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Configuring NAT and IPv6

IPv6 Unique Local Addresses


IPv6 unique local addresses (ULAs) are designed to allow IPv6
communications within a local site.
ULAs are not meant to provide additional IPv6 address space.
ULAs have the prefix FC00::/7, which results in a first hextet range
of FC00 to FDFF.
ULAs are also known as local IPv6 addresses (not to be confused
with IPv6 link-local addresses).

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Configuring NAT and IPv6

NAT for IPv6


IPv6 also uses NAT, but in a much different context.
In IPv6, NAT is used to provide transparent communication
between IPv6 and IPv4.
NAT64 is not intended to be a permanent solution; it is meant to be
a transition mechanism.
Network Address Translation-Protocol Translation (NAT-PT) was
another NAT-based transition mechanism for IPv6, but is now
deprecated by IETF.
NAT64 is now recommended.

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Configuring NAT and IPv6

NAT for IPv6

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5.3 Troubleshooting NAT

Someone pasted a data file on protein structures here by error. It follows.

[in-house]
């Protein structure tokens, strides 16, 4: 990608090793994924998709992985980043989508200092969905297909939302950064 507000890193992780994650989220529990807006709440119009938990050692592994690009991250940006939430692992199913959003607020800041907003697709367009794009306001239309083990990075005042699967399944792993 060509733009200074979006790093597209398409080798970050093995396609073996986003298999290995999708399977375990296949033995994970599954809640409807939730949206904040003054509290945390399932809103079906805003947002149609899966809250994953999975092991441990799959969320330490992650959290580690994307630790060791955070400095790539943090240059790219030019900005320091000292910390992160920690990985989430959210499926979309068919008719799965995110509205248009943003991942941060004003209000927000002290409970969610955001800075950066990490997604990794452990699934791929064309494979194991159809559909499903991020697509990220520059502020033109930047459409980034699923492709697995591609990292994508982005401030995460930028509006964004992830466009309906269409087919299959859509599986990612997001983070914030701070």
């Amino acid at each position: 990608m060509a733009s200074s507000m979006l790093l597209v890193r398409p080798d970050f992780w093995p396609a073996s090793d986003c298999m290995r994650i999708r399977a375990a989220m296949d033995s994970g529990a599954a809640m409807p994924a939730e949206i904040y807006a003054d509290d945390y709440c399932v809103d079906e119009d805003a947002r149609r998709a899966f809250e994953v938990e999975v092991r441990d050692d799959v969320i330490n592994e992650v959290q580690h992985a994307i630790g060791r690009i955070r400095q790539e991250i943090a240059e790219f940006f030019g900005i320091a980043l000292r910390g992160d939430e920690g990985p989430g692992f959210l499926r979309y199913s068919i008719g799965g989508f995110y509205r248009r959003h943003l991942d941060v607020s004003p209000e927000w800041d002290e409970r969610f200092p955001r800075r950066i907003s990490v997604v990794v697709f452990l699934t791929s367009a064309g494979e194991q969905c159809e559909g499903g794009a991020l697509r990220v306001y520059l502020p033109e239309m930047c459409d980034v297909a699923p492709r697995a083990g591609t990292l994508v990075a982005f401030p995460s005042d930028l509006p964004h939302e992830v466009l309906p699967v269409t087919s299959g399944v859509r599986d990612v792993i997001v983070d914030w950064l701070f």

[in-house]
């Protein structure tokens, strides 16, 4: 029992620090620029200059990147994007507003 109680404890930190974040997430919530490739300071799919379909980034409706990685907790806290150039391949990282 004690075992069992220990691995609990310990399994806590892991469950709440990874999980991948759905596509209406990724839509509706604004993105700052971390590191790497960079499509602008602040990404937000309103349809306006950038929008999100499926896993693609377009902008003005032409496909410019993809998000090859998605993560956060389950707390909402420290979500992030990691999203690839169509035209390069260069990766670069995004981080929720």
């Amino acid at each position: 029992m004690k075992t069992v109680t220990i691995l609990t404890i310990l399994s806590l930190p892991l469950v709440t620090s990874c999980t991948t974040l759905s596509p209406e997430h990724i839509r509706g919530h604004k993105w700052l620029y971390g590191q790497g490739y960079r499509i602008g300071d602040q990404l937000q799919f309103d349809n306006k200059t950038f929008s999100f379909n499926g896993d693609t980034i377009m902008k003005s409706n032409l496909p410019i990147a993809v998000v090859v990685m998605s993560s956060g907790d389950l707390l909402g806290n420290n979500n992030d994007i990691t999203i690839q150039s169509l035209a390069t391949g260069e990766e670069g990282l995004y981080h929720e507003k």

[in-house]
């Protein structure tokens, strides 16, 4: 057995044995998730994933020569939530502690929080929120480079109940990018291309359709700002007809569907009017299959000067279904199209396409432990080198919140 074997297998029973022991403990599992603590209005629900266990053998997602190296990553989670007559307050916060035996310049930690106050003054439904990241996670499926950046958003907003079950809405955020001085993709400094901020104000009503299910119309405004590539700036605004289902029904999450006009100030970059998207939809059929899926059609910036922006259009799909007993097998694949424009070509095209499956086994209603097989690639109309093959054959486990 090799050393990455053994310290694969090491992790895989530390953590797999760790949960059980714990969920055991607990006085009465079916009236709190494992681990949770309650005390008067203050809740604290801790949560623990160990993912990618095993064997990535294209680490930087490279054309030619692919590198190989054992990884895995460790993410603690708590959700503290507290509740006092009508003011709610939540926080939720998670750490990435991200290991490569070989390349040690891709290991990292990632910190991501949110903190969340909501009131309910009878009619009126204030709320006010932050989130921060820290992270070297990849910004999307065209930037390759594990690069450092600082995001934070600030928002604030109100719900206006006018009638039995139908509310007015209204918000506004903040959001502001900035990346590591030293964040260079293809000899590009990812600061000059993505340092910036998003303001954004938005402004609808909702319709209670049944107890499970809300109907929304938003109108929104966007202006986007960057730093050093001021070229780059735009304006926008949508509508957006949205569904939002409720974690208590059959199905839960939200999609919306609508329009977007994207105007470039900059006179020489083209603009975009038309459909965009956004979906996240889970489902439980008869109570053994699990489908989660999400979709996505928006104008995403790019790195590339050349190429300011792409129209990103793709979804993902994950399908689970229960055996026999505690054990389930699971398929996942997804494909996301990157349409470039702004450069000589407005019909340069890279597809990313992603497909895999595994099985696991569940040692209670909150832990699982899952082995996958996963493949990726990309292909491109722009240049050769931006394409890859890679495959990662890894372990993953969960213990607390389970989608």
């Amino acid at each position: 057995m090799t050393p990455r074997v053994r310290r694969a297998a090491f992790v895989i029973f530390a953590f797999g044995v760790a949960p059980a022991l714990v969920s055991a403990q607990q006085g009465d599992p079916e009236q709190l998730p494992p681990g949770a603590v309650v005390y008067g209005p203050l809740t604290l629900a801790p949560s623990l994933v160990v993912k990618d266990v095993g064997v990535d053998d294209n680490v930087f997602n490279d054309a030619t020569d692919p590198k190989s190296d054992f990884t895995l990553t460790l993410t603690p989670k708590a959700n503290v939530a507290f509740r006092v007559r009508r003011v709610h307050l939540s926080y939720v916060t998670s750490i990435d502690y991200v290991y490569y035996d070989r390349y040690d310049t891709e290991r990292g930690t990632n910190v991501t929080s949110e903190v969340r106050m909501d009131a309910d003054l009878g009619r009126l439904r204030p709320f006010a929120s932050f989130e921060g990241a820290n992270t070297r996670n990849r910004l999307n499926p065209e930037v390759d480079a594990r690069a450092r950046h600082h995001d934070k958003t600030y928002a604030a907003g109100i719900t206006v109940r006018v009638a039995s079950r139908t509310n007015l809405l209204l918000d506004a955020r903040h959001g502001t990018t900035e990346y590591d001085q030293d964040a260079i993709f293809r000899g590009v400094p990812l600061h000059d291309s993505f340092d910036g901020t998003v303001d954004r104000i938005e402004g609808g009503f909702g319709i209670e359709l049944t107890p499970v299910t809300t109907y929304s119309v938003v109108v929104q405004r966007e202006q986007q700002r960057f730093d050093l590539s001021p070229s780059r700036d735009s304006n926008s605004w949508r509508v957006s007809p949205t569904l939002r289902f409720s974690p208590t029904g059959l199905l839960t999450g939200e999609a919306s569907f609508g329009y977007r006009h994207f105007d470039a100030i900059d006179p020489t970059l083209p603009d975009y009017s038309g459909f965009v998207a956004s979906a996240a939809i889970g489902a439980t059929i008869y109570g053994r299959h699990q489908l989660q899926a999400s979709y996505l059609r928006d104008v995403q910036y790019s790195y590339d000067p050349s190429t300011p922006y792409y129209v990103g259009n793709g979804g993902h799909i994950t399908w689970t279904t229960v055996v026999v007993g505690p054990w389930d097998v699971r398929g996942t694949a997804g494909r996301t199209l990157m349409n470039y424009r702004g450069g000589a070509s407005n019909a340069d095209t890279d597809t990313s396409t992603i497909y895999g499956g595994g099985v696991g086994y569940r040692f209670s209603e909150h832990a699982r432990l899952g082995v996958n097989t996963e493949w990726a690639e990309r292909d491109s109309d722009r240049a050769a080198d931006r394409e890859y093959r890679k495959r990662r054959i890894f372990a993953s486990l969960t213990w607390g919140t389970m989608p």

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Configuring NAT and IPv6

Troubleshooting NAT: show commands

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Configuring NAT and IPv6

Troubleshooting NAT: debug command

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Chapter 5: Summary
This chapter has outlined:
How NAT is used to help alleviate the depletion of the IPv4 address
space.
NAT conserves public address space and saves considerable
administrative overhead in managing adds, moves, and changes.
NAT for IPv4, including:
NAT characteristics, terminology, and general operations

Different types of NAT, including static NAT, dynamic NAT, and


NAT with overloading

Benefits and disadvantages of NAT

The configuration, verification, and analysis of static NAT, dynamic


NAT, and NAT with overloading.

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Chapter 5: Summary (cont.)


How port forwarding can be used to access an internal devices from
the Internet.
Troubleshooting NAT using show and debug commands.
How NAT for IPv6 is used to translate between IPv6 addresses and
IPv4 addresses.